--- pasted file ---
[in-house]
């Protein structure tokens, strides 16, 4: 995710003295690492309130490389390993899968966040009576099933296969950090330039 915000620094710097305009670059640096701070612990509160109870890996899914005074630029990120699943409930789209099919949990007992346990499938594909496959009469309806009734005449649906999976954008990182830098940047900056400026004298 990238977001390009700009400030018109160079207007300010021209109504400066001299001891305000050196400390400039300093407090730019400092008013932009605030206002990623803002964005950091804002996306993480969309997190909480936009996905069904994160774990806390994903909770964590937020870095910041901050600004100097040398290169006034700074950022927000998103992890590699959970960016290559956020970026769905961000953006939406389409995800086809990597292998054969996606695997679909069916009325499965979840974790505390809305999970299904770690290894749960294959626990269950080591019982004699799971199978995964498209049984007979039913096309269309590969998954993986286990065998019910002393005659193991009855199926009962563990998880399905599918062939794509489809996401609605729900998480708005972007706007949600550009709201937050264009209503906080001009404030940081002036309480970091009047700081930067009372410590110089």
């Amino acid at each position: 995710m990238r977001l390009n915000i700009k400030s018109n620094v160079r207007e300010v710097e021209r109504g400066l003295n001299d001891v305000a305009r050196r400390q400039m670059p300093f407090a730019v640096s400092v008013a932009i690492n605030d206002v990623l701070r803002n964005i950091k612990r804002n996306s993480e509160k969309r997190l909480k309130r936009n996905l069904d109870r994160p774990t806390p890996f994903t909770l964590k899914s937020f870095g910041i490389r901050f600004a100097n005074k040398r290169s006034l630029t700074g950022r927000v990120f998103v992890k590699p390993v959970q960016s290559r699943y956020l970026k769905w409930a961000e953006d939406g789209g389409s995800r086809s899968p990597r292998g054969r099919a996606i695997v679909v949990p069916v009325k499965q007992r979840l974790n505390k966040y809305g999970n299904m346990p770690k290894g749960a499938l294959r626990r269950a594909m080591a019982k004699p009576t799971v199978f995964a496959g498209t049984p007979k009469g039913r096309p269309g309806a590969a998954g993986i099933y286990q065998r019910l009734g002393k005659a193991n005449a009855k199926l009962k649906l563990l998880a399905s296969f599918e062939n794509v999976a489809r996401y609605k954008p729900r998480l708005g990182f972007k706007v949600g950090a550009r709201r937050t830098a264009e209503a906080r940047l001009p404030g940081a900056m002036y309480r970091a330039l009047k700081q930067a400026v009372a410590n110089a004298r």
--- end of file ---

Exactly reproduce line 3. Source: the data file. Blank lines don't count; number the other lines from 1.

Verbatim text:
């Amino acid at each position: 995710m990238r977001l390009n915000i700009k400030s018109n620094v160079r207007e300010v710097e021209r109504g400066l003295n001299d001891v305000a305009r050196r400390q400039m670059p300093f407090a730019v640096s400092v008013a932009i690492n605030d206002v990623l701070r803002n964005i950091k612990r804002n996306s993480e509160k969309r997190l909480k309130r936009n996905l069904d109870r994160p774990t806390p890996f994903t909770l964590k899914s937020f870095g910041i490389r901050f600004a100097n005074k040398r290169s006034l630029t700074g950022r927000v990120f998103v992890k590699p390993v959970q960016s290559r699943y956020l970026k769905w409930a961000e953006d939406g789209g389409s995800r086809s899968p990597r292998g054969r099919a996606i695997v679909v949990p069916v009325k499965q007992r979840l974790n505390k966040y809305g999970n299904m346990p770690k290894g749960a499938l294959r626990r269950a594909m080591a019982k004699p009576t799971v199978f995964a496959g498209t049984p007979k009469g039913r096309p269309g309806a590969a998954g993986i099933y286990q065998r019910l009734g002393k005659a193991n005449a009855k199926l009962k649906l563990l998880a399905s296969f599918e062939n794509v999976a489809r996401y609605k954008p729900r998480l708005g990182f972007k706007v949600g950090a550009r709201r937050t830098a264009e209503a906080r940047l001009p404030g940081a900056m002036y309480r970091a330039l009047k700081q930067a400026v009372a410590n110089a004298r």